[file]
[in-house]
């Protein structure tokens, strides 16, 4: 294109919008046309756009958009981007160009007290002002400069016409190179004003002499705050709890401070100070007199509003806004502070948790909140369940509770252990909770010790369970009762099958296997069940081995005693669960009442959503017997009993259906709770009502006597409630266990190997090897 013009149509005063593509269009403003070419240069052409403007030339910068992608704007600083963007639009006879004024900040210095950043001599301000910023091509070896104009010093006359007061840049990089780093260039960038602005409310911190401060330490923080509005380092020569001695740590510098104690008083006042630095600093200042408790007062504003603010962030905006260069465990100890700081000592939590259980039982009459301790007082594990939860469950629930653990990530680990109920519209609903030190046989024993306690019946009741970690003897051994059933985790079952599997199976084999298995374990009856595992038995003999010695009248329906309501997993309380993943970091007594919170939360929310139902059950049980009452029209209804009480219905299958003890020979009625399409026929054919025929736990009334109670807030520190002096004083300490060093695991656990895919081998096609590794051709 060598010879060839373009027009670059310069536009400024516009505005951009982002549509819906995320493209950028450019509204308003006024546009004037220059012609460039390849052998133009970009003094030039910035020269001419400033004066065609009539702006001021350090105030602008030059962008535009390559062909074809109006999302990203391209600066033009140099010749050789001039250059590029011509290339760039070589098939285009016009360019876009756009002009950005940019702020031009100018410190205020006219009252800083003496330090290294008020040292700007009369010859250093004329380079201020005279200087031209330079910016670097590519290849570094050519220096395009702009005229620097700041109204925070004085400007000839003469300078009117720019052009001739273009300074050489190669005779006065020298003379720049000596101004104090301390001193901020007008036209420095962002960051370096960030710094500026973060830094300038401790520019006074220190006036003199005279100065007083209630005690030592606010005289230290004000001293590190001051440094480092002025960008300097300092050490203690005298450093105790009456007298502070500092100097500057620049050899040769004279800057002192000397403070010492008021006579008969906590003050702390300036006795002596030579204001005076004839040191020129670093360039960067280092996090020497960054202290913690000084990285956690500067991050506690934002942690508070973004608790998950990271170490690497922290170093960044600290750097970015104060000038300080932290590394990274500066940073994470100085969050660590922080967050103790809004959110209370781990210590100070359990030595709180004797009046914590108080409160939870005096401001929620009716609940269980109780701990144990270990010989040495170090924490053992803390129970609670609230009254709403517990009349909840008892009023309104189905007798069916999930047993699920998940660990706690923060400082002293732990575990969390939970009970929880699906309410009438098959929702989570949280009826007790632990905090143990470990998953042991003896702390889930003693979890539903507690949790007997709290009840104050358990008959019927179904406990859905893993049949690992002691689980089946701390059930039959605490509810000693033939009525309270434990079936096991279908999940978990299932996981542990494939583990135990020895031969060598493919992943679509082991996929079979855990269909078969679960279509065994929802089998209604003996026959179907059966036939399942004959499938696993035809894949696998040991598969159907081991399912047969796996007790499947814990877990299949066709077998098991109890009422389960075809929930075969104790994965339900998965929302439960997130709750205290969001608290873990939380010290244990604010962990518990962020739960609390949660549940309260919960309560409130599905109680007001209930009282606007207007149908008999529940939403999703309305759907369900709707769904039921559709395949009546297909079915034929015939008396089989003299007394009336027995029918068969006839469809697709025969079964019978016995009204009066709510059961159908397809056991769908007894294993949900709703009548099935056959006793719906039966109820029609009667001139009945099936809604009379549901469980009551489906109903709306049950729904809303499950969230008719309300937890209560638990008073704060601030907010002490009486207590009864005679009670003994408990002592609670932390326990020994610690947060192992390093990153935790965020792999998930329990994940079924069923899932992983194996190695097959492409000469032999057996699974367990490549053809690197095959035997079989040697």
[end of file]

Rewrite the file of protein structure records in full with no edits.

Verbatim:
[in-house]
């Protein structure tokens, strides 16, 4: 294109919008046309756009958009981007160009007290002002400069016409190179004003002499705050709890401070100070007199509003806004502070948790909140369940509770252990909770010790369970009762099958296997069940081995005693669960009442959503017997009993259906709770009502006597409630266990190997090897 013009149509005063593509269009403003070419240069052409403007030339910068992608704007600083963007639009006879004024900040210095950043001599301000910023091509070896104009010093006359007061840049990089780093260039960038602005409310911190401060330490923080509005380092020569001695740590510098104690008083006042630095600093200042408790007062504003603010962030905006260069465990100890700081000592939590259980039982009459301790007082594990939860469950629930653990990530680990109920519209609903030190046989024993306690019946009741970690003897051994059933985790079952599997199976084999298995374990009856595992038995003999010695009248329906309501997993309380993943970091007594919170939360929310139902059950049980009452029209209804009480219905299958003890020979009625399409026929054919025929736990009334109670807030520190002096004083300490060093695991656990895919081998096609590794051709 060598010879060839373009027009670059310069536009400024516009505005951009982002549509819906995320493209950028450019509204308003006024546009004037220059012609460039390849052998133009970009003094030039910035020269001419400033004066065609009539702006001021350090105030602008030059962008535009390559062909074809109006999302990203391209600066033009140099010749050789001039250059590029011509290339760039070589098939285009016009360019876009756009002009950005940019702020031009100018410190205020006219009252800083003496330090290294008020040292700007009369010859250093004329380079201020005279200087031209330079910016670097590519290849570094050519220096395009702009005229620097700041109204925070004085400007000839003469300078009117720019052009001739273009300074050489190669005779006065020298003379720049000596101004104090301390001193901020007008036209420095962002960051370096960030710094500026973060830094300038401790520019006074220190006036003199005279100065007083209630005690030592606010005289230290004000001293590190001051440094480092002025960008300097300092050490203690005298450093105790009456007298502070500092100097500057620049050899040769004279800057002192000397403070010492008021006579008969906590003050702390300036006795002596030579204001005076004839040191020129670093360039960067280092996090020497960054202290913690000084990285956690500067991050506690934002942690508070973004608790998950990271170490690497922290170093960044600290750097970015104060000038300080932290590394990274500066940073994470100085969050660590922080967050103790809004959110209370781990210590100070359990030595709180004797009046914590108080409160939870005096401001929620009716609940269980109780701990144990270990010989040495170090924490053992803390129970609670609230009254709403517990009349909840008892009023309104189905007798069916999930047993699920998940660990706690923060400082002293732990575990969390939970009970929880699906309410009438098959929702989570949280009826007790632990905090143990470990998953042991003896702390889930003693979890539903507690949790007997709290009840104050358990008959019927179904406990859905893993049949690992002691689980089946701390059930039959605490509810000693033939009525309270434990079936096991279908999940978990299932996981542990494939583990135990020895031969060598493919992943679509082991996929079979855990269909078969679960279509065994929802089998209604003996026959179907059966036939399942004959499938696993035809894949696998040991598969159907081991399912047969796996007790499947814990877990299949066709077998098991109890009422389960075809929930075969104790994965339900998965929302439960997130709750205290969001608290873990939380010290244990604010962990518990962020739960609390949660549940309260919960309560409130599905109680007001209930009282606007207007149908008999529940939403999703309305759907369900709707769904039921559709395949009546297909079915034929015939008396089989003299007394009336027995029918068969006839469809697709025969079964019978016995009204009066709510059961159908397809056991769908007894294993949900709703009548099935056959006793719906039966109820029609009667001139009945099936809604009379549901469980009551489906109903709306049950729904809303499950969230008719309300937890209560638990008073704060601030907010002490009486207590009864005679009670003994408990002592609670932390326990020994610690947060192992390093990153935790965020792999998930329990994940079924069923899932992983194996190695097959492409000469032999057996699974367990490549053809690197095959035997079989040697």